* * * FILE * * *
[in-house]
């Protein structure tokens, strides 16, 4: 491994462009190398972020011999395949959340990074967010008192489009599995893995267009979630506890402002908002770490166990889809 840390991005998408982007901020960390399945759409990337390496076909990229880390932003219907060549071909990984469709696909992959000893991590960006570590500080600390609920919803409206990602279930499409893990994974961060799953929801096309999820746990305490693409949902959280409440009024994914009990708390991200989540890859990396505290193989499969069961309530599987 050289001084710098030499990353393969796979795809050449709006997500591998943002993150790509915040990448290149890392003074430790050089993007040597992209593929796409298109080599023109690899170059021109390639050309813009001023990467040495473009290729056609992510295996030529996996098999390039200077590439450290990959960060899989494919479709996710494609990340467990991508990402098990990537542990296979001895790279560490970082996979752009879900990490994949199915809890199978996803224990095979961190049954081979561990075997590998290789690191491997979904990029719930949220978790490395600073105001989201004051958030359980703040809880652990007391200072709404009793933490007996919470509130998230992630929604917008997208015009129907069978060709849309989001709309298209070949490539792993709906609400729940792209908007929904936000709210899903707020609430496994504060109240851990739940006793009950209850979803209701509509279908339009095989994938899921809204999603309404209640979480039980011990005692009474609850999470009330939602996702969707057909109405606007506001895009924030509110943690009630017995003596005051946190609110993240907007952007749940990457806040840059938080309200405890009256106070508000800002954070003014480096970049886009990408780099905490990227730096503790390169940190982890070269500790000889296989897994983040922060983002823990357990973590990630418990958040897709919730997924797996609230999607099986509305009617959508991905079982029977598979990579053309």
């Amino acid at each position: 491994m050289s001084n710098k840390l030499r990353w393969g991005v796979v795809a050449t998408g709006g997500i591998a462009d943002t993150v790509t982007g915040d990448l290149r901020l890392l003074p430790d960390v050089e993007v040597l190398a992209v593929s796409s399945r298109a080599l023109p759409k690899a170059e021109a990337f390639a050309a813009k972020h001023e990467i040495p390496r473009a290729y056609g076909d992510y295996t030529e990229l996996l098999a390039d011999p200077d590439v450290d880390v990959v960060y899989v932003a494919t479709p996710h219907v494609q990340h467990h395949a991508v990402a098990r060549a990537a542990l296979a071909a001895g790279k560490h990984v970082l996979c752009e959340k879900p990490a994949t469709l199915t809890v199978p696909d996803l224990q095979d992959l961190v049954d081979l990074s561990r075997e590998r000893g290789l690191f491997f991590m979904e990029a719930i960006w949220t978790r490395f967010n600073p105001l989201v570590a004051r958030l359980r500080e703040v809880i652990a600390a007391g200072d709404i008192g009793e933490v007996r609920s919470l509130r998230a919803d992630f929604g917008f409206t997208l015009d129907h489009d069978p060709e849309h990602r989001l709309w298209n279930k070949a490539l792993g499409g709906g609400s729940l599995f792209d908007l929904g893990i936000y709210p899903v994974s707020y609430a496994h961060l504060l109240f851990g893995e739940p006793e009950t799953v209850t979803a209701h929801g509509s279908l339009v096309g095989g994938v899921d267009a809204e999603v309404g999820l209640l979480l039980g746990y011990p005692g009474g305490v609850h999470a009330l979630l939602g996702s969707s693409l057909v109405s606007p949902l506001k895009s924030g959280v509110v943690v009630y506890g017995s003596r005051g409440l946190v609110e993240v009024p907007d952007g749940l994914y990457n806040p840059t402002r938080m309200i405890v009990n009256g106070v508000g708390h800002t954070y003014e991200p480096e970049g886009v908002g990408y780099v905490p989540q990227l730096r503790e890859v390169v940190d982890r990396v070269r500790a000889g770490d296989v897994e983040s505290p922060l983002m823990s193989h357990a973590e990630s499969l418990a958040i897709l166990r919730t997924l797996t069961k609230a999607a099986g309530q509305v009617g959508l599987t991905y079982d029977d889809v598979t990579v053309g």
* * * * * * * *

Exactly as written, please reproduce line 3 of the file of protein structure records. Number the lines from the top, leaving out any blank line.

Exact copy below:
């Amino acid at each position: 491994m050289s001084n710098k840390l030499r990353w393969g991005v796979v795809a050449t998408g709006g997500i591998a462009d943002t993150v790509t982007g915040d990448l290149r901020l890392l003074p430790d960390v050089e993007v040597l190398a992209v593929s796409s399945r298109a080599l023109p759409k690899a170059e021109a990337f390639a050309a813009k972020h001023e990467i040495p390496r473009a290729y056609g076909d992510y295996t030529e990229l996996l098999a390039d011999p200077d590439v450290d880390v990959v960060y899989v932003a494919t479709p996710h219907v494609q990340h467990h395949a991508v990402a098990r060549a990537a542990l296979a071909a001895g790279k560490h990984v970082l996979c752009e959340k879900p990490a994949t469709l199915t809890v199978p696909d996803l224990q095979d992959l961190v049954d081979l990074s561990r075997e590998r000893g290789l690191f491997f991590m979904e990029a719930i960006w949220t978790r490395f967010n600073p105001l989201v570590a004051r958030l359980r500080e703040v809880i652990a600390a007391g200072d709404i008192g009793e933490v007996r609920s919470l509130r998230a919803d992630f929604g917008f409206t997208l015009d129907h489009d069978p060709e849309h990602r989001l709309w298209n279930k070949a490539l792993g499409g709906g609400s729940l599995f792209d908007l929904g893990i936000y709210p899903v994974s707020y609430a496994h961060l504060l109240f851990g893995e739940p006793e009950t799953v209850t979803a209701h929801g509509s279908l339009v096309g095989g994938v899921d267009a809204e999603v309404g999820l209640l979480l039980g746990y011990p005692g009474g305490v609850h999470a009330l979630l939602g996702s969707s693409l057909v109405s606007p949902l506001k895009s924030g959280v509110v943690v009630y506890g017995s003596r005051g409440l946190v609110e993240v009024p907007d952007g749940l994914y990457n806040p840059t402002r938080m309200i405890v009990n009256g106070v508000g708390h800002t954070y003014e991200p480096e970049g886009v908002g990408y780099v905490p989540q990227l730096r503790e890859v390169v940190d982890r990396v070269r500790a000889g770490d296989v897994e983040s505290p922060l983002m823990s193989h357990a973590e990630s499969l418990a958040i897709l166990r919730t997924l797996t069961k609230a999607a099986g309530q509305v009617g959508l599987t991905y079982d029977d889809v598979t990579v053309g």